It was an inexplicable result and one from which Koeman never recovered. Laporta was fuming at the meekness of their surrender, with Atletico Madrid capitalising and going on to win La Liga, powered by Luis Suarez, whom Barcelona had allowed to move there for virtually nothing.

The president mulled over Koeman’s future in the summer, humiliatingly for the coach who was left hanging as Barcelona hunted for a replacement. They didn’t find one, and Koeman remained at the helm, unwilling to quit despite the shameful treatment, given the fat pay-off at stake if he was sacked.

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Worse was to come when a deal for Messi, which looked settled, was not enough to satisfy La Liga’s financial fair play rules and Barcelona informed the Argentine star that he had to leave.

Messi said goodbye in tears and headed for Paris, leaving the club in tatters behind him. Their biggest legend and possibly the best player in football history, gone, out of the back door.

Barcelona struggled to get their summer signings registered, needing heavyweights at the club - Gerard Pique, Jordi Alba and Sergio Busquets - to take pay-cuts, and lost Antoine Griezmann on the final day of the window.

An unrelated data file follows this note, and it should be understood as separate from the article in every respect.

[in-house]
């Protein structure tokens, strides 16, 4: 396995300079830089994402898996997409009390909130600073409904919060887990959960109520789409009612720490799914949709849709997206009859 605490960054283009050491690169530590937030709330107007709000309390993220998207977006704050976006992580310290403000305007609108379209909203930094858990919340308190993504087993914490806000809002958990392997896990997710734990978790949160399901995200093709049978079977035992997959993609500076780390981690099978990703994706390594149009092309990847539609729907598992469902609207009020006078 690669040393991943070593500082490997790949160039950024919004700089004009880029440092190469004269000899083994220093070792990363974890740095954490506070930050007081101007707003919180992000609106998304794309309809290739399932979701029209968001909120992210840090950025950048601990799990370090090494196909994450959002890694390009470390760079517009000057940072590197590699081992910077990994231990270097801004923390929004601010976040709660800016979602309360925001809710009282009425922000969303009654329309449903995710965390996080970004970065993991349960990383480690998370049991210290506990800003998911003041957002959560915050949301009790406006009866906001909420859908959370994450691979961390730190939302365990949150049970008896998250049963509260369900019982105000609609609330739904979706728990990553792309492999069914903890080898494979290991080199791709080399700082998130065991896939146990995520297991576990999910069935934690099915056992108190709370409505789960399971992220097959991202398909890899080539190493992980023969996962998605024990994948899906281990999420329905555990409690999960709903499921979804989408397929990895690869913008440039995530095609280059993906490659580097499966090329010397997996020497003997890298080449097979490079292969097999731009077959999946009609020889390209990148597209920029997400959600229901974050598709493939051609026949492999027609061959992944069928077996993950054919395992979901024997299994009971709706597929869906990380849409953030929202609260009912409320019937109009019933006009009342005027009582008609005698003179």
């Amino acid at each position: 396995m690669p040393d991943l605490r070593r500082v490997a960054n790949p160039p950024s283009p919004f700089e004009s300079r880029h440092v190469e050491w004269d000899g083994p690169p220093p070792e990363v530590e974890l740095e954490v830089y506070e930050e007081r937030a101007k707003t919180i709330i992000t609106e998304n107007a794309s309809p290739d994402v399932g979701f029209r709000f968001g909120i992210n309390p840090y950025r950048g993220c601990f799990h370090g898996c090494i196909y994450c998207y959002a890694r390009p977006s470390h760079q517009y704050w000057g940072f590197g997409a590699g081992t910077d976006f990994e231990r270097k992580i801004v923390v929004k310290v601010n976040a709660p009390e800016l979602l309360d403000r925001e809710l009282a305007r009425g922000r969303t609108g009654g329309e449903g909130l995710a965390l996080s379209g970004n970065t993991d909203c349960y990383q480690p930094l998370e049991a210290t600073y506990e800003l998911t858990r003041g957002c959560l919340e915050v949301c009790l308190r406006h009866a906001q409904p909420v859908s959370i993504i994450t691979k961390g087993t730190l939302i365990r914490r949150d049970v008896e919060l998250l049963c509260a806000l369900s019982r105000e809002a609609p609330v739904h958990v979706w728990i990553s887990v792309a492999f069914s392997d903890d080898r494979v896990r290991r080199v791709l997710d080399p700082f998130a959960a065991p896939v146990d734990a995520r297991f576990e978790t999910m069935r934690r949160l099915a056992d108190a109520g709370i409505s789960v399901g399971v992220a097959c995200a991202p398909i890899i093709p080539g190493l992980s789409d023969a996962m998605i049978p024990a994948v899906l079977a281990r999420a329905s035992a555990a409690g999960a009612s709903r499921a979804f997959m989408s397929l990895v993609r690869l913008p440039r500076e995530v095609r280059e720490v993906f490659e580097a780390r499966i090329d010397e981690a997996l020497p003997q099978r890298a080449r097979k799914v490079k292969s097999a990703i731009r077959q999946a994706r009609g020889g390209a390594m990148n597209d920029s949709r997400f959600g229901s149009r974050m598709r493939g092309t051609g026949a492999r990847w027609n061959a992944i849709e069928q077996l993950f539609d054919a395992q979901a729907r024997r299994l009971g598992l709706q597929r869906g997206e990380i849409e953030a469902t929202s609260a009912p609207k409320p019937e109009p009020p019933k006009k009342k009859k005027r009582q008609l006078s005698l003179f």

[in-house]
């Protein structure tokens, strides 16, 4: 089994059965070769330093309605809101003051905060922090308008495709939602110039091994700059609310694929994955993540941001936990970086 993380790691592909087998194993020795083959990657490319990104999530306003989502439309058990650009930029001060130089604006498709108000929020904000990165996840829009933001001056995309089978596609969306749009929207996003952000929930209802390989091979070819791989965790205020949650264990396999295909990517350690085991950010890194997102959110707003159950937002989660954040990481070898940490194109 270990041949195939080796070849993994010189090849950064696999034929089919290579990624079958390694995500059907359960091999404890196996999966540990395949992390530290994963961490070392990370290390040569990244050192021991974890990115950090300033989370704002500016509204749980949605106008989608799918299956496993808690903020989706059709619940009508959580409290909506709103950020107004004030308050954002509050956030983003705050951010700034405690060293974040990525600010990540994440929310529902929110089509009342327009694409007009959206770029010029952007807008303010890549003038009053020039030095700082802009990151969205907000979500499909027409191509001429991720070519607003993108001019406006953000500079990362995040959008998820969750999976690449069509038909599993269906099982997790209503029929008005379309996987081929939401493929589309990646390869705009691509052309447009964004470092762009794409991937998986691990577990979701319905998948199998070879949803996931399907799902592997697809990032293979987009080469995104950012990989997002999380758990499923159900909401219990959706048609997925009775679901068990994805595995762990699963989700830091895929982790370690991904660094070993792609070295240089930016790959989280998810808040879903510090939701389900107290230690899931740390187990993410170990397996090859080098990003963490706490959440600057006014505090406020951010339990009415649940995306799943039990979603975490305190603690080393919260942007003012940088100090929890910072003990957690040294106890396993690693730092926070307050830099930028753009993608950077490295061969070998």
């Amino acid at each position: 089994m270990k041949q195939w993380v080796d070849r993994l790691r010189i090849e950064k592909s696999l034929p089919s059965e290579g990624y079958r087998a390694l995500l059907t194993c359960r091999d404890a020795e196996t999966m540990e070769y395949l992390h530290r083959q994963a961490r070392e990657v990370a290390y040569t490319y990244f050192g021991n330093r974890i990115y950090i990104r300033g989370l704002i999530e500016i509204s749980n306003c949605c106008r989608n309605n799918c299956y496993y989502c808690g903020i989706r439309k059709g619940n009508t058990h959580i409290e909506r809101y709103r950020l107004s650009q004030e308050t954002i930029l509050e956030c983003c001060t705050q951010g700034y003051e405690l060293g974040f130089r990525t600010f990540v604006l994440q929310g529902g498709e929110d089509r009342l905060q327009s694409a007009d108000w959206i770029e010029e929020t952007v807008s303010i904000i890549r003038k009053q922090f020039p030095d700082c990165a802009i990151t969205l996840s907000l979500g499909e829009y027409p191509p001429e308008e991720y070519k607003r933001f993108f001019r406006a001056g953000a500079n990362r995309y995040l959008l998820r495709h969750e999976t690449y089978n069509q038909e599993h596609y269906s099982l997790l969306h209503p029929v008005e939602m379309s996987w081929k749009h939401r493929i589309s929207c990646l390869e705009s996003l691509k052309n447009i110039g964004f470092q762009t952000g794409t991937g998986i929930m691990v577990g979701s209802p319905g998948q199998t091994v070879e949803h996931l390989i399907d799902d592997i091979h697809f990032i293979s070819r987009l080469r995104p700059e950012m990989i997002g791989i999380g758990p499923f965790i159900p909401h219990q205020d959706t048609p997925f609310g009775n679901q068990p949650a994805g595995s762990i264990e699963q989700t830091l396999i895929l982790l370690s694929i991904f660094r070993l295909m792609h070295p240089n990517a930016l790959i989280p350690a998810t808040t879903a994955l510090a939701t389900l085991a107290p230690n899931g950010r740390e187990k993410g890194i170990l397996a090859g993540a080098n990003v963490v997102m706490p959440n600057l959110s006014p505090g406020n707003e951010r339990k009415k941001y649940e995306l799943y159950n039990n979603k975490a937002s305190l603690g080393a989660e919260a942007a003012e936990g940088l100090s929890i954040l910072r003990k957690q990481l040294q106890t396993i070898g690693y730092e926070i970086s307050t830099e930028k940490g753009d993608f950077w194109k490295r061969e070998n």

They brought in Luuk de Jong on loan from Sevilla, which drew ire from their own fans and mirth from onlookers, at how the mighty had fallen. Just a few years earlier, Barcelona lined up with Messi, Neymar and Luis Suarez together in attack.

Injury problems continued to plague the club, with Pedri, overworked by Barcelona last season and by Spain at the European Championship and Olympic Games, missed most of the second half of the year. Ousmane Dembele, hurt with France at the Euros, was also out and Koeman was left with few resources in attack.

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It was one of the reasons they suffered, but the 3-0 defeats in the Champions League by Bayern Munich and Benfica showed there were significant problems at both ends. Laporta dilly-dallied and continued to waste precious time on a coach he clearly did not trust, until Koeman was eventually sacked in late October.

The axe fell after a 1-0 defeat at Rayo Vallecano left the team ninth in La Liga, which followed another Clasico defeat, the third of Koeman’s reign in three games against Madrid, with some fans attacking the coach’s car after the game.

His replacement Xavi was unable to keep Barcelona in the Champions League, with the team scoring just two goals in the group phase, and they now start 2022 in the Europa League. 

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The bad news kept coming with Sergio Aguero forced to retire from football because of a heart problem, leaving a squad without many attacking options even more bereft.

Crisis after crisis leaves Barcelona exhausted and broken, happy to wave goodbye to 2021 and usher in the new year.

Ferran Torres’s arrival from Manchester City is at least a sign that things might improve; it’s hardly possible for them to get worse.